Fed keeps interest rates near zero amid signs of slowing recovery

The Federal Reserve on Wednesday announced it would keep interest rates near zero percent amid growing concern about the slowing pace of the recovery from the coronavirus recession.

In a Wednesday statement, the Fed’s policymaking Federal Open Market Committee (FOMC) said it would leave the baseline interest rate range at zero to 0.25 percent, the level set in March as the economy buckled due to the pandemic.

The FOMC’s decision to keep interest rates unchanged was a near certainty. Fed Chair Jerome Powell and senior bank officials have all but officially ruled out hiking interest rates for several years as the U.S. faces a grueling path to recovery from the pandemic.

Not one of the 17 Fed governors and reserve bank presidents expect the bank to hike interest rates through the end of 2021, according to economic projections released Wednesday. Just one Fed official expected the bank to hike rates once by the end of 2022, and four expected at least one hike by the end of 2023.

While the U.S. economy has improved noticeably since the start of the coronavirus pandemic, it remains deeply damaged by a health crisis that has claimed nearly 200,000 American lives, according to Johns Hopkins University. 

The U.S. added 1.4 million jobs in August and saw the unemployment rate decline to 8.4 percent, according to the Labor Department, well below the Fed’s composite year-end projection in June of 9.3 percent. Fed officials  now expect the unemployment rate to decline to a median of 7.6 percent by the end of the year.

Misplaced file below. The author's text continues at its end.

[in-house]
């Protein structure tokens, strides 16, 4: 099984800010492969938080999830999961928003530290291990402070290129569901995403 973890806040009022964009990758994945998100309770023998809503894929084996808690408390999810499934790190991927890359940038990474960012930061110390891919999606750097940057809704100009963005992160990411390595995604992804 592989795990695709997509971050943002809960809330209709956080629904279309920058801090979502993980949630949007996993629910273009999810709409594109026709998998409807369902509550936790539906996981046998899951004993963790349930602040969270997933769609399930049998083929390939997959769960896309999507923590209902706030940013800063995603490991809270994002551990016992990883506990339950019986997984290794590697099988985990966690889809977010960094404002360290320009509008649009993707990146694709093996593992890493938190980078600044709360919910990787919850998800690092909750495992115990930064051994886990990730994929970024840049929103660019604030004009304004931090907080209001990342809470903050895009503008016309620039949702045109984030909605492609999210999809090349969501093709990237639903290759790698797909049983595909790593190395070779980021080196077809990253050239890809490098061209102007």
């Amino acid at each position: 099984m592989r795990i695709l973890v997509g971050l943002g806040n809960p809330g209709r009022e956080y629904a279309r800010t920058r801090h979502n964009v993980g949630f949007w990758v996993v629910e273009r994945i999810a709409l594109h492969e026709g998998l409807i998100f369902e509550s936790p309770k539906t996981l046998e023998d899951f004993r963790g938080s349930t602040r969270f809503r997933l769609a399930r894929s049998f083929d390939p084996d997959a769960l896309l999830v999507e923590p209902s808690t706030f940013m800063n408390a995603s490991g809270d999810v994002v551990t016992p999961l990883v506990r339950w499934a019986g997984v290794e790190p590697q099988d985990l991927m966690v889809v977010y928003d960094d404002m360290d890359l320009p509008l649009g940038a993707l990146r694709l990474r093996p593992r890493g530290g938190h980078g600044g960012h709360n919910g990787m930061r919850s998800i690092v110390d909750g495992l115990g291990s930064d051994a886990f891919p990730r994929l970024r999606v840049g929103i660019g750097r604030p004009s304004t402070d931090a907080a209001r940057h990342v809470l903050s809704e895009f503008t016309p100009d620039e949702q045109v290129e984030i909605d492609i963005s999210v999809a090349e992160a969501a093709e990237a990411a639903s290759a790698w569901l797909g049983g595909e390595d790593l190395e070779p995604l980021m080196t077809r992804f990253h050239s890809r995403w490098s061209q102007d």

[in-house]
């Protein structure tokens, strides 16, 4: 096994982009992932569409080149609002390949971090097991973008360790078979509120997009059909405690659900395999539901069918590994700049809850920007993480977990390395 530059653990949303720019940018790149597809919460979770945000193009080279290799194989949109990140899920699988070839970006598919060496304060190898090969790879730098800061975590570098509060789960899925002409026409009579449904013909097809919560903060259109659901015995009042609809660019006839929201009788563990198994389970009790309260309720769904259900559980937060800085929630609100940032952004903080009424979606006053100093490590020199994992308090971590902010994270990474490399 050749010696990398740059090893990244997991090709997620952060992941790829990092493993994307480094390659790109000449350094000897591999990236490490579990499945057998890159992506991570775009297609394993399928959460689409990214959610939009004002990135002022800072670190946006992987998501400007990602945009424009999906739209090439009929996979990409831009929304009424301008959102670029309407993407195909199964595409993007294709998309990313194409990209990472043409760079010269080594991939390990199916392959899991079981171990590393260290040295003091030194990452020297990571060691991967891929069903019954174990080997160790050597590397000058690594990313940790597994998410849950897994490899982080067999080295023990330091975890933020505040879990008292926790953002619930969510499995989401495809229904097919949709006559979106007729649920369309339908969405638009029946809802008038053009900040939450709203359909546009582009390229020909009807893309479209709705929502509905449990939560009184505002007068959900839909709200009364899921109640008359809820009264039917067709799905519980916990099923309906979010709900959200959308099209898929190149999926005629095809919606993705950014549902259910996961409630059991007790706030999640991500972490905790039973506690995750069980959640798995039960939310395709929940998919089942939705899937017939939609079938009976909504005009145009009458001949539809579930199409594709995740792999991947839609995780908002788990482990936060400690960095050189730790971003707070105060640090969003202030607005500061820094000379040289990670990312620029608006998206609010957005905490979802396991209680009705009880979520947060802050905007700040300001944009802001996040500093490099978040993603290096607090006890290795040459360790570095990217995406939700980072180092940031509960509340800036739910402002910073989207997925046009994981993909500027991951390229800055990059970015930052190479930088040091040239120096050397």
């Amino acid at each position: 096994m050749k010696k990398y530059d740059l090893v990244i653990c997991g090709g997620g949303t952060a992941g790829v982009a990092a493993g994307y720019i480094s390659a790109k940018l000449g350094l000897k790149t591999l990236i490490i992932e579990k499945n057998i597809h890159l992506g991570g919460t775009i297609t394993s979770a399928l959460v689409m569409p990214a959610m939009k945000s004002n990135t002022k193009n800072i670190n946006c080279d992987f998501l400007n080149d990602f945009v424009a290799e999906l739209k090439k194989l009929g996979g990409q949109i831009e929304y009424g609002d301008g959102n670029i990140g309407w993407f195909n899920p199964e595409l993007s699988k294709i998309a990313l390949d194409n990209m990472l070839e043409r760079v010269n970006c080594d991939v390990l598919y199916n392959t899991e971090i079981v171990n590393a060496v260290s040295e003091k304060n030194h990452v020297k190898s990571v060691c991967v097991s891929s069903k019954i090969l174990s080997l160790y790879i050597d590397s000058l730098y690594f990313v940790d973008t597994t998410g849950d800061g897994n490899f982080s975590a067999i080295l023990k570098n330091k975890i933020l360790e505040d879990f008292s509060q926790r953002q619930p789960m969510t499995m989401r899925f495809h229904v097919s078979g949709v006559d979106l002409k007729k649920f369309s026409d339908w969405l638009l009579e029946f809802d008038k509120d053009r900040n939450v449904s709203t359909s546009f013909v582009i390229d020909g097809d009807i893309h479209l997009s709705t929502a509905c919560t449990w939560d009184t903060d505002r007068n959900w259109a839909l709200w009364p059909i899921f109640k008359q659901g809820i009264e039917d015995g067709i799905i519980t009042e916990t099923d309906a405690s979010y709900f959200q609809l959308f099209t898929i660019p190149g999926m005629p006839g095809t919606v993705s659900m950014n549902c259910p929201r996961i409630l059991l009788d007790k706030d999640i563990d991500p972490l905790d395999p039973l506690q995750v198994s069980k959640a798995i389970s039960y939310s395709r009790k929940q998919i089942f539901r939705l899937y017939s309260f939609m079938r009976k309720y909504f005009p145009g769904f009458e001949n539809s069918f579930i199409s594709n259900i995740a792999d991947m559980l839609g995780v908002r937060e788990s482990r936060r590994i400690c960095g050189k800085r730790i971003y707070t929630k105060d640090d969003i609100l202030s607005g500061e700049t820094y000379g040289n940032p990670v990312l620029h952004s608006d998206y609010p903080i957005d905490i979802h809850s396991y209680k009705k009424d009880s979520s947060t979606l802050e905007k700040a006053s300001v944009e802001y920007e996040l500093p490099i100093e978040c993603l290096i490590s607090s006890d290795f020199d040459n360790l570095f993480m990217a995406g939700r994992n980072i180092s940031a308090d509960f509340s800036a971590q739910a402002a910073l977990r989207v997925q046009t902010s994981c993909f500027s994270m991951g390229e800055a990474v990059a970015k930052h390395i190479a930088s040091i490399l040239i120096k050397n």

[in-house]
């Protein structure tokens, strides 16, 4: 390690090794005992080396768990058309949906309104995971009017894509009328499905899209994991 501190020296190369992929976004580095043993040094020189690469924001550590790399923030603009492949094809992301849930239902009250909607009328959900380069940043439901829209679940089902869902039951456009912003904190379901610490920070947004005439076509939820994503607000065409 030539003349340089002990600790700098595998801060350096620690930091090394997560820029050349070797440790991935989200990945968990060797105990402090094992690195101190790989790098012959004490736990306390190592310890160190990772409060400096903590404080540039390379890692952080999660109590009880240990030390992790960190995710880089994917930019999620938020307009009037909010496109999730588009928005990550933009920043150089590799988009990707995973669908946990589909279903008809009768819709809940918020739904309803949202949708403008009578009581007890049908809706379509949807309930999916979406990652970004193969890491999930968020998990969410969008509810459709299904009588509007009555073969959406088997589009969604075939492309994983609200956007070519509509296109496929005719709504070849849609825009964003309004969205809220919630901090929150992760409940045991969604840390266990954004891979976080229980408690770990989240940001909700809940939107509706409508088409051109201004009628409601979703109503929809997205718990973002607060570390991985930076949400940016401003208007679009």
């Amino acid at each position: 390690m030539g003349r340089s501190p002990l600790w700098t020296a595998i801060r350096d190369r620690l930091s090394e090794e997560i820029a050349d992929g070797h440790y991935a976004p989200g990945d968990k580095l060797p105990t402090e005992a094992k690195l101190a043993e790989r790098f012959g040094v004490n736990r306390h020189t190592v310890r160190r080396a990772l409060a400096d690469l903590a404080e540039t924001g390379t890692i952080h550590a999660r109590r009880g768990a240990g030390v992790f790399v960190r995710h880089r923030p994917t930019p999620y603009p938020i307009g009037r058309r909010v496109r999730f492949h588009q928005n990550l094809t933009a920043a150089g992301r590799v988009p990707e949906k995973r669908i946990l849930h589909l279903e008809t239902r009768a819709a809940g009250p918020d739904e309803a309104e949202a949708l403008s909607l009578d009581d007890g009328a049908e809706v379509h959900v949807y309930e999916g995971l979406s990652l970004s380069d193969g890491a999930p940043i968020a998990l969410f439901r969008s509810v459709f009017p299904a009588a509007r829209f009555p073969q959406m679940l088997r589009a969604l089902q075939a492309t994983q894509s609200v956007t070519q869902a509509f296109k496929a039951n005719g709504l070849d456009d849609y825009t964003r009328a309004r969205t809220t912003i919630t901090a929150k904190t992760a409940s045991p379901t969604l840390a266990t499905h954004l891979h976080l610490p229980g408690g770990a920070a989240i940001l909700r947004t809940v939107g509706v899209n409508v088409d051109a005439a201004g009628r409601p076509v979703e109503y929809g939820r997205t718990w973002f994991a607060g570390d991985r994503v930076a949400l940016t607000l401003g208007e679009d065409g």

Even so, 11.5 million Americans have not yet found work after losing their jobs earlier this year. The number of new jobs added by the U.S. economy has also fallen for two consecutive months.

Weekly claims for unemployment insurance have plateaued at levels far above pre-pandemic records and the number of permanent job losses rose again in August after stabilizing in July. Other troubling signals of a fading recovery include three consecutive months of slowing consumer spending gains and retail sales gains.

Powell is scheduled to address reporters at 2:30 p.m. Eastern time.

Updated at 2:22 p.m.

Tags coronavirus recession Federal Reserve Jerome Powell

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